I recently decided to expand on an a piece I submitted to my writing class. I wanted to make it a long short story as opposed to the flash fiction piece it was. However, it was written in first person, and I decided to change it to third. I wrote the first three parts and bits and pieces of other parts as they came to me.
I sent off the completed pieces to two trusted friends that are honest (the same two out of three that assisted me with the whole name-changing dilemma) and both liked it. However, one indicated there was a transition issue from part one to part two. I realized that I assumed the reader would get what happened, which she did, but it was too “jump the shark-y” and it didn’t make sense to her.
So, I went in to insert a scene to ease the transition. That’s where I started having problems with my MC. The story didn’t work. It felt clichéd and overdone. My dialogue, which is the easiest for me to write, was giving me grief. What is going on? I was feeling good about my story, now I was wondering what went wrong.
Then a voice began to speak. It was my MC. “I know what I’m doing. Why are you trying to make me into this innocent woman that falls for the ploys of a man? I’ve got dirt, I have agendas and I really don’t care if people like me. And another thing, I look damn good and I know it.”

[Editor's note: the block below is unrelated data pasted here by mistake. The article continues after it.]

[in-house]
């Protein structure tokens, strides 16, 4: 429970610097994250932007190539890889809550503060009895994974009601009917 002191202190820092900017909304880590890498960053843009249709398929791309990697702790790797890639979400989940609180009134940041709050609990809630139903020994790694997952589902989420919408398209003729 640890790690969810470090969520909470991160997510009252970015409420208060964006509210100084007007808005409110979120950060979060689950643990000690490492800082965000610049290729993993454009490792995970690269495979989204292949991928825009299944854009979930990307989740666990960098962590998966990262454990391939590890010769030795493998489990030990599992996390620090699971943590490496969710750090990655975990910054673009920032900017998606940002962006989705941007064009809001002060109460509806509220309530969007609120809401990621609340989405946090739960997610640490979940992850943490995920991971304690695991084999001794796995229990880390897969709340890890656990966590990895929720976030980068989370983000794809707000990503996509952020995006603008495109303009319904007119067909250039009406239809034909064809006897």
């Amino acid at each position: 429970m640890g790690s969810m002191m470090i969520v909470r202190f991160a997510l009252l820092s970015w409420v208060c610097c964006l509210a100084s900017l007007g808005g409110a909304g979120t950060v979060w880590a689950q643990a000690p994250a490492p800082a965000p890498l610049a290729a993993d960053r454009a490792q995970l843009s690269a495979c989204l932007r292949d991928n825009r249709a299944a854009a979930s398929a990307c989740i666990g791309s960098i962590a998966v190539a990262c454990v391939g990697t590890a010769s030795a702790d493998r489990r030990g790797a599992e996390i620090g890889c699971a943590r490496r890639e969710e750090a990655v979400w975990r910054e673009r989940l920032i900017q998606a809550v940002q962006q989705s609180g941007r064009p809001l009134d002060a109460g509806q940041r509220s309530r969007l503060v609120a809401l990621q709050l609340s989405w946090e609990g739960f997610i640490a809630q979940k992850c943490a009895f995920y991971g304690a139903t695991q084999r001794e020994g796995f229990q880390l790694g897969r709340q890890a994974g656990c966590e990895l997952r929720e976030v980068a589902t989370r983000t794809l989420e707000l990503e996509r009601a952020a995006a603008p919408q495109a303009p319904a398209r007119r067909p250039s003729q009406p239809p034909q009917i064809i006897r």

That was it. The reason my story started to crumble was because in my rewrite to change the POV, I rewrote the MC into something she wasn’t. She was originally portrayed as a bit of a vixen in the flash fiction piece, but somehow in my rewrite I attempted to make her more likeable, a victim of circumstance. I was no longer true to her. And as crazy as it sounds, she let me know. So, after she checked me, I went back, revisited the original and took another go at the first two parts.
And voila! The dialogue flowed and the story began to gel again. I cleaned up that missing transition scene that I’d struggled with and now the story feels right. My MC is happy being a somewhat of a bad girl, and that’s really the point of it all. Even though I created the characters, the story is theirs and it’s my job as the writer to tell it accurately.
So, if you find yourself struggling a bit with your characters, try listening to them. When you listen to the voices, it all comes together.